Joyce Foss

September 14, 2015

Every month in our UCCI newsletter, we feature one of the extraordinary educators we have worked with at the UCCI Institutes and in the UCCI Teacher Exchange. We started this feature so that we could have a way of publicly showcasing how creative, innovative, and smart California teachers are. We archive every issue of the Teacher Spotlight here, on the UCCI website, at our Teacher Spotlight page.

This month the spotlight is on Joyce Foss, English Teacher/Coach, Quartz Hill High School, AVUSD

We recently chatted with Joyce about what inspired her to become a teacher, her involvement with the UCCI programs and her love of singing!

How long have you been teaching, and how did you decide to become a teacher?
I have been teaching for 12 years. I have wanted to be a teacher ever since I was a little girl, with a chalkboard, teaching my stuffed animals. I never even considered another career, until I had my first child. After that, I decided to be a stay-at-home mom until my children hit high school age. Well, that plan was changed when my daughter came along 11 years after my youngest son. I home schooled my 3 children for 7 years, and my "career" got what some might consider a late start. I wouldn't change a thing.

You were one of the UCCI Pathways Grant recipients. What prompted you to apply for that grant, and what courses came out of it? 
I applied for the Pathways Grant after participating in a UCCI Institute. I loved the 9th grade English course that we wrote at the Institute called Language Takes the Stage. When I saw the grant, I wrote out my vision of a pathway and pulled together 3 other fantastic teachers. We came up with Language Takes The Screen (English 10)--a course on literature and film making; Language Takes Action (English 11)--a course on making documentaries. Our final course was not sent in for "B" approval, but it was Language Creates --a capstone course where the students choose what they want to create: play, film, or documentary. One day, I think I'll see about getting that one approved.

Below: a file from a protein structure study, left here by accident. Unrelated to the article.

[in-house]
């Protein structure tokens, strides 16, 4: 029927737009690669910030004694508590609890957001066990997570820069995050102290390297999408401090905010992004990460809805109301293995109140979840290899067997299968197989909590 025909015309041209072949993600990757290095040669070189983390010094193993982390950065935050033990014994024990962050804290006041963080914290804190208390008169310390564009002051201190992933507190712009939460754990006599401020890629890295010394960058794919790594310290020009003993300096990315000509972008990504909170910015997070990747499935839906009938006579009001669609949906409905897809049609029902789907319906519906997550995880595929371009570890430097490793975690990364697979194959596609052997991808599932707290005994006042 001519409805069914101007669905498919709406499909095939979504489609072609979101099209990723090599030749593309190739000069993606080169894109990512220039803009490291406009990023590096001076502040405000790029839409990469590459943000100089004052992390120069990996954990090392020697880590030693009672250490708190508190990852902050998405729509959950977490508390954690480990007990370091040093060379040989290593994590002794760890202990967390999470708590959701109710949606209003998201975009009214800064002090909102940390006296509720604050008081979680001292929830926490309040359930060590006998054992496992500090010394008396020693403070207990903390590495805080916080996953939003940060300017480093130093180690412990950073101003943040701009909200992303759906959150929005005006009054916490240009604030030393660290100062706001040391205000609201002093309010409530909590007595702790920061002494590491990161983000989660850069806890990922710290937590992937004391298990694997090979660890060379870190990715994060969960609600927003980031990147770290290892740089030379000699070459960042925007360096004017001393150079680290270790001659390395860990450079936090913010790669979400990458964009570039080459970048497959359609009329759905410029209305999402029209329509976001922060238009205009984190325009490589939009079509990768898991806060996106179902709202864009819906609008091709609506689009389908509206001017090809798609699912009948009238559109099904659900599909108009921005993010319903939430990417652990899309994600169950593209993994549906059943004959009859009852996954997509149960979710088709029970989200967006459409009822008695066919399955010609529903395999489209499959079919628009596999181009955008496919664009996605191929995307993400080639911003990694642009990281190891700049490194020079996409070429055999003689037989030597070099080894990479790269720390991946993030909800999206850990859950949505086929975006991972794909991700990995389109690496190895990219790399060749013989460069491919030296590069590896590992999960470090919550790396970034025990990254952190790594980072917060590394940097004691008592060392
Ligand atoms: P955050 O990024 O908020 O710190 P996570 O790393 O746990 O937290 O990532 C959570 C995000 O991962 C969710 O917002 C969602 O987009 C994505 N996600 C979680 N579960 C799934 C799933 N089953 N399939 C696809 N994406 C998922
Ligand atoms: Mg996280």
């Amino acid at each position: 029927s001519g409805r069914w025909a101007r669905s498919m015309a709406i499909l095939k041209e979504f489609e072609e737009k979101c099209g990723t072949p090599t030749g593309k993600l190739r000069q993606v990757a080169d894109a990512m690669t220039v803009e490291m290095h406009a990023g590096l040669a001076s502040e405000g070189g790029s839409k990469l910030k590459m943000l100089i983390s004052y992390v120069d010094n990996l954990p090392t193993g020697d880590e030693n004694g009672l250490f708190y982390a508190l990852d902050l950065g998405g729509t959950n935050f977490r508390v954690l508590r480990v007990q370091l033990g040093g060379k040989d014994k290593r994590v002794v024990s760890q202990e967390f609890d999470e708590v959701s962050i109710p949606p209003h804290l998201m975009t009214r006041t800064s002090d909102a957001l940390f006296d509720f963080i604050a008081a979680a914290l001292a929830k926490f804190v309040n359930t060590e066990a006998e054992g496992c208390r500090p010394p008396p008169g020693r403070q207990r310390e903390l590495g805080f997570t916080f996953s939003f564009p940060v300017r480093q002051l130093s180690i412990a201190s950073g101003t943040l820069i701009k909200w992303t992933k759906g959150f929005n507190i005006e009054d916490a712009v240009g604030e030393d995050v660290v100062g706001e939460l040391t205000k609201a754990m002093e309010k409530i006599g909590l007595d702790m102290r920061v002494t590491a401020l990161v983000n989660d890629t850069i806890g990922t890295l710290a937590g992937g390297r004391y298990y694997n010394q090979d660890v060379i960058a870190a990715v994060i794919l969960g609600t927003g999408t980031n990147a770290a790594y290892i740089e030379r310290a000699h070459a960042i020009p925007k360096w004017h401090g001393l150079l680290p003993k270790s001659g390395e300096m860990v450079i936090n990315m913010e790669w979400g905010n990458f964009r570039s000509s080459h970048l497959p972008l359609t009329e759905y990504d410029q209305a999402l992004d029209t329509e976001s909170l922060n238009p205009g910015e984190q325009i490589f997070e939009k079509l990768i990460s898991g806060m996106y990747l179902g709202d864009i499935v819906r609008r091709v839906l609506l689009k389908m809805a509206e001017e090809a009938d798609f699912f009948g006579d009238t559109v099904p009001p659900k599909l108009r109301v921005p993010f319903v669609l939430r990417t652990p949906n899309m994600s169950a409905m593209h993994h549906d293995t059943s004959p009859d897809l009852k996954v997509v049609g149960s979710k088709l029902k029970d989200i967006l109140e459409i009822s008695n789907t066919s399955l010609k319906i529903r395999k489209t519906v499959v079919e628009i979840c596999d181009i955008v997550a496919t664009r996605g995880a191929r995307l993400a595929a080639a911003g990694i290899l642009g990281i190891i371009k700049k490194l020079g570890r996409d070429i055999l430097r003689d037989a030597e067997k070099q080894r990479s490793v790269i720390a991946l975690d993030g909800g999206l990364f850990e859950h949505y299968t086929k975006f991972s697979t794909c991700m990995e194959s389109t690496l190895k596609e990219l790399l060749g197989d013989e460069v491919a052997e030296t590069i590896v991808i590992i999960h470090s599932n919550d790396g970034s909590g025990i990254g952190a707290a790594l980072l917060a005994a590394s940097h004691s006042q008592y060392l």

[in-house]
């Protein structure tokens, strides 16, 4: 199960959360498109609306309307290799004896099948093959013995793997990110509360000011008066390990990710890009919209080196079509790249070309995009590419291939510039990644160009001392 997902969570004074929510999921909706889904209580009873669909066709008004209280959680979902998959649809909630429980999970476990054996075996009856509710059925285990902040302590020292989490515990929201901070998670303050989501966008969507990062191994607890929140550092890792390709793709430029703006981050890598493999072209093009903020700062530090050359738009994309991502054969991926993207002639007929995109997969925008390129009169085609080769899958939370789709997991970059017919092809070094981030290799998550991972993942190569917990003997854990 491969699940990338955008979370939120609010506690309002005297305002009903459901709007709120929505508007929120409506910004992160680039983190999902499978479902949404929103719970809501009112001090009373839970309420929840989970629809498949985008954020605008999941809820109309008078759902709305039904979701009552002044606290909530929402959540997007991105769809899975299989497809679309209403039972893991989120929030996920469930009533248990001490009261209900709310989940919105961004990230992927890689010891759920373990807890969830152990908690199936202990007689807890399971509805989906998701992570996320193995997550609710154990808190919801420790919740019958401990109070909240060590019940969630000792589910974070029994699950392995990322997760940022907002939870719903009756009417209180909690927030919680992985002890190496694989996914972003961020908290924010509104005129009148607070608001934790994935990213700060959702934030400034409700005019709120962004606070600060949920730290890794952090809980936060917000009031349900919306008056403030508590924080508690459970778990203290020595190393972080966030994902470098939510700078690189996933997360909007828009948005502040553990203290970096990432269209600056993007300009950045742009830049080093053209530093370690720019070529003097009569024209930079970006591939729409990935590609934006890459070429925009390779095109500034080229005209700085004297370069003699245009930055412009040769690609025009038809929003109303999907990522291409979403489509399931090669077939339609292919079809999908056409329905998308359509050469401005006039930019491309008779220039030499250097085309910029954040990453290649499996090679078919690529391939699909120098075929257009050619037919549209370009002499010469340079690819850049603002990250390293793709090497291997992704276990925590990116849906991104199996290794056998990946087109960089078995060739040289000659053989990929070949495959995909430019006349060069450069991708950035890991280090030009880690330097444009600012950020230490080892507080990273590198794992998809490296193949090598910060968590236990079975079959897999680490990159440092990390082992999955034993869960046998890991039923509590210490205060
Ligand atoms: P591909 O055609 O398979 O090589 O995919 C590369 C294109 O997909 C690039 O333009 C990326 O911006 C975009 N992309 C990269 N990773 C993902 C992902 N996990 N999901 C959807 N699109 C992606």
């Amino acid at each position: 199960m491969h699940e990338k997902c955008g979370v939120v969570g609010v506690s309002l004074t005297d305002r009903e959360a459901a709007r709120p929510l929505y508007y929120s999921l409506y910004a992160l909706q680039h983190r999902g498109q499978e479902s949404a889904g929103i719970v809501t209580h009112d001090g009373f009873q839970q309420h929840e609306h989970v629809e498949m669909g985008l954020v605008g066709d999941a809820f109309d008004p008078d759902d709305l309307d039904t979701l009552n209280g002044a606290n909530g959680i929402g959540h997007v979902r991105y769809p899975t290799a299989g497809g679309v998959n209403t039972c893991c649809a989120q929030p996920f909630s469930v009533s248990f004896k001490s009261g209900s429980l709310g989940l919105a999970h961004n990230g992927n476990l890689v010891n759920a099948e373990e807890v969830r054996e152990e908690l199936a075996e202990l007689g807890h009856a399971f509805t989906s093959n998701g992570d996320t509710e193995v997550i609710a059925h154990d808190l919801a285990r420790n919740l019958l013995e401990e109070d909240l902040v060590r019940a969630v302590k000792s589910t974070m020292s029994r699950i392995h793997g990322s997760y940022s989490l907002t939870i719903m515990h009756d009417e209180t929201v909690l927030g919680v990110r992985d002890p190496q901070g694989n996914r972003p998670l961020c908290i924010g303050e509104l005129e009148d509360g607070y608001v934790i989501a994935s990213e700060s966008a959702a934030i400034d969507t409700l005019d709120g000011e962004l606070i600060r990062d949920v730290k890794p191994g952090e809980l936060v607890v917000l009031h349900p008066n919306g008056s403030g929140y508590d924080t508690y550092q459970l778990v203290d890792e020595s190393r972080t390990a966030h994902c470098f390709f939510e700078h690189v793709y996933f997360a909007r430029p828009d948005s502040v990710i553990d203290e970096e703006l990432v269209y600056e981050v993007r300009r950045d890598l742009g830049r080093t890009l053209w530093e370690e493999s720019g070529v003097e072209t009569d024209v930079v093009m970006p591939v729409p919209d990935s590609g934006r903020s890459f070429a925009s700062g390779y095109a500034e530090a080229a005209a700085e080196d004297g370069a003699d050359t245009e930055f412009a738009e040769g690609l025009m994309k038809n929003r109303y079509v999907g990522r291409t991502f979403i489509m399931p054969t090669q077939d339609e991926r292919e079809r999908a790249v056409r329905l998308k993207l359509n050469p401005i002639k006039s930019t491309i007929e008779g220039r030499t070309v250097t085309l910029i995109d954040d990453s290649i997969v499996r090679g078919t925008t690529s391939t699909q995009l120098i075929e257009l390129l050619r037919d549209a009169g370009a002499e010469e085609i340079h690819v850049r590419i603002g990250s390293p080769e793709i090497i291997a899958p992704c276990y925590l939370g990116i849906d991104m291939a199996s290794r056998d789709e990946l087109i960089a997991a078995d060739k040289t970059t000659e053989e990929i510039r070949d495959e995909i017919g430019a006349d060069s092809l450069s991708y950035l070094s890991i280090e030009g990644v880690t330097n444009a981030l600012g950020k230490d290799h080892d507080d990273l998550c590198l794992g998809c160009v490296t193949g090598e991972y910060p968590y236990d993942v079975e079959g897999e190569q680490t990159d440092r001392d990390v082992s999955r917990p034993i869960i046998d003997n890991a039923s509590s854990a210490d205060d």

How has implementation of the courses you developed gone?
Our district has just put the 3 approved courses on our course list. Language Takes the Stage is being taught this year, and I believe the other two courses will be taught next year. I am so proud and excited that these courses have come to life in our district. I am hoping that I can pop in to see them in action.
Your district has implemented a number of UCCI courses—which ones, and how are they helping you meet the needs of students in your district?
Here are some of the courses we are using: Language Takes the Stage; Green Up and Go!; Agriscience Systems Management; Chemistry and Environmental Engineering: Water we doing?; Sustainable Agriculture: A Biological Approach To Industry; Biological Links To Energy and Environment; English 10: Awareness and Ethics in Law and Public Safety.

As you can see, we are reaching the educational needs of a diverse group of students. All of these courses are part of individual academies, and all of them fit our goal of connecting what students learn with how they will use their new skills in the world beyond the walls of their schools; they apply all the standards of core content with the industry standards of a CTE course. The purpose of our schools is to prepare students for college and career, and these courses serve that purpose so very well. 
You are an Instructional Coach for CTE and a teacher trainer for CSU’s EXPOSITORY READING AND WRITING COURSE.  How did you move into each of these roles? Can you describe the work involved in both?
Wow! How did I move into these roles? I had the privilege of being invited to an ERWC training the second year of my teaching career. I was so excited about the course that I piloted one of the modules and shared my experiences with one of the writers of the course, Kim Flachmann.  My communication with Dr. Flachmann lead to my becoming a trainer of teachers. In this role, I prepare teachers to teach the Expository Reading and Writing Course and/or apply those reading and writing strategies to courses across the disciplines. This has led to many opportunities for me to lead Professional Learning workshops in my district and beyond.